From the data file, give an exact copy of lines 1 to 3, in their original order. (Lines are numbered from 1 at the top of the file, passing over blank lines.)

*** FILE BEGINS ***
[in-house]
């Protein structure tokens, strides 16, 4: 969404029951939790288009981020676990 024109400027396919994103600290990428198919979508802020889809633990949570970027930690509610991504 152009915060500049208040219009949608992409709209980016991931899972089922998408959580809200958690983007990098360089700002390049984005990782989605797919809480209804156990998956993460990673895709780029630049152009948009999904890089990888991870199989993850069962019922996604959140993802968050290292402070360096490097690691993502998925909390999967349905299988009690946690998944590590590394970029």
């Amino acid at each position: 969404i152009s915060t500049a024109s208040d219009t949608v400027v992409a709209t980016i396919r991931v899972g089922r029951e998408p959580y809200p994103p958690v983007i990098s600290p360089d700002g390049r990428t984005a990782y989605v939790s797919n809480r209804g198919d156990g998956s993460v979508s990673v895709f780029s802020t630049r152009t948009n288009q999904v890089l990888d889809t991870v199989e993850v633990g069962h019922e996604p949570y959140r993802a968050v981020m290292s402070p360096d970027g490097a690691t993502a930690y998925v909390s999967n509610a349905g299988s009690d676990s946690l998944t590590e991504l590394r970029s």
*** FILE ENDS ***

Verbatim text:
[in-house]
């Protein structure tokens, strides 16, 4: 969404029951939790288009981020676990 024109400027396919994103600290990428198919979508802020889809633990949570970027930690509610991504 152009915060500049208040219009949608992409709209980016991931899972089922998408959580809200958690983007990098360089700002390049984005990782989605797919809480209804156990998956993460990673895709780029630049152009948009999904890089990888991870199989993850069962019922996604959140993802968050290292402070360096490097690691993502998925909390999967349905299988009690946690998944590590590394970029």
């Amino acid at each position: 969404i152009s915060t500049a024109s208040d219009t949608v400027v992409a709209t980016i396919r991931v899972g089922r029951e998408p959580y809200p994103p958690v983007i990098s600290p360089d700002g390049r990428t984005a990782y989605v939790s797919n809480r209804g198919d156990g998956s993460v979508s990673v895709f780029s802020t630049r152009t948009n288009q999904v890089l990888d889809t991870v199989e993850v633990g069962h019922e996604p949570y959140r993802a968050v981020m290292s402070p360096d970027g490097a690691t993502a930690y998925v909390s999967n509610a349905g299988s009690d676990s946690l998944t590590e991504l590394r970029s």